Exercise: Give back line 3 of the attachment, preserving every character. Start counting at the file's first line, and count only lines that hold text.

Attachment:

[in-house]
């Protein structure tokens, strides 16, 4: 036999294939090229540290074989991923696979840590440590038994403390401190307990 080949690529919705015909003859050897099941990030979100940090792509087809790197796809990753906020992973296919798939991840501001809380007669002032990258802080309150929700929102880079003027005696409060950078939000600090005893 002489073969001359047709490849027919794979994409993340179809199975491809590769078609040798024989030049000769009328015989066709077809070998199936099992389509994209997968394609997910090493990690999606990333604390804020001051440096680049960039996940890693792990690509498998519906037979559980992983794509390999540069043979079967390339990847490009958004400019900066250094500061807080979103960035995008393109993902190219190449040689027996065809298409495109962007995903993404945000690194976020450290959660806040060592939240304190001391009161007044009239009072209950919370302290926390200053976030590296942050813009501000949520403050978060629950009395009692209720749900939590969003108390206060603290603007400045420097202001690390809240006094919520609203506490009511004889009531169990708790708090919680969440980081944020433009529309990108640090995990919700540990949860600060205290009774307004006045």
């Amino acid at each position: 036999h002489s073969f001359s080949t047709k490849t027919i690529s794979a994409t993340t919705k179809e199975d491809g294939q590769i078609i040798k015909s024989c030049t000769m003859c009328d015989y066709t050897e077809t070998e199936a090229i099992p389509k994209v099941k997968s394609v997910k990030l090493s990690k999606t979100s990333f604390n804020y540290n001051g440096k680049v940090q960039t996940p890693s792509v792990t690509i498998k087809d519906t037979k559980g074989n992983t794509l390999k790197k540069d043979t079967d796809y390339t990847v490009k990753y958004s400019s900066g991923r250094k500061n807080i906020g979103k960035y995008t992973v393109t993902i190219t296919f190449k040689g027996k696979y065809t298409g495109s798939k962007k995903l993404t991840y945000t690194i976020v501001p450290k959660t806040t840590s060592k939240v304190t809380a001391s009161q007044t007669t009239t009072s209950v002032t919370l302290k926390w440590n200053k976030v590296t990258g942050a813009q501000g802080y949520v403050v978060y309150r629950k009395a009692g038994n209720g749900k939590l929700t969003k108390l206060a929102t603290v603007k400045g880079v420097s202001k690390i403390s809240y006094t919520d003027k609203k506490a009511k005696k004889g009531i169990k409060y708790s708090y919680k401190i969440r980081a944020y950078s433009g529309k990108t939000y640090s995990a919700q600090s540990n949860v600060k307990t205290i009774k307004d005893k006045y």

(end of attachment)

């Amino acid at each position: 036999h002489s073969f001359s080949t047709k490849t027919i690529s794979a994409t993340t919705k179809e199975d491809g294939q590769i078609i040798k015909s024989c030049t000769m003859c009328d015989y066709t050897e077809t070998e199936a090229i099992p389509k994209v099941k997968s394609v997910k990030l090493s990690k999606t979100s990333f604390n804020y540290n001051g440096k680049v940090q960039t996940p890693s792509v792990t690509i498998k087809d519906t037979k559980g074989n992983t794509l390999k790197k540069d043979t079967d796809y390339t990847v490009k990753y958004s400019s900066g991923r250094k500061n807080i906020g979103k960035y995008t992973v393109t993902i190219t296919f190449k040689g027996k696979y065809t298409g495109s798939k962007k995903l993404t991840y945000t690194i976020v501001p450290k959660t806040t840590s060592k939240v304190t809380a001391s009161q007044t007669t009239t009072s209950v002032t919370l302290k926390w440590n200053k976030v590296t990258g942050a813009q501000g802080y949520v403050v978060y309150r629950k009395a009692g038994n209720g749900k939590l929700t969003k108390l206060a929102t603290v603007k400045g880079v420097s202001k690390i403390s809240y006094t919520d003027k609203k506490a009511k005696k004889g009531i169990k409060y708790s708090y919680k401190i969440r980081a944020y950078s433009g529309k990108t939000y640090s995990a919700q600090s540990n949860v600060k307990t205290i009774k307004d005893k006045y």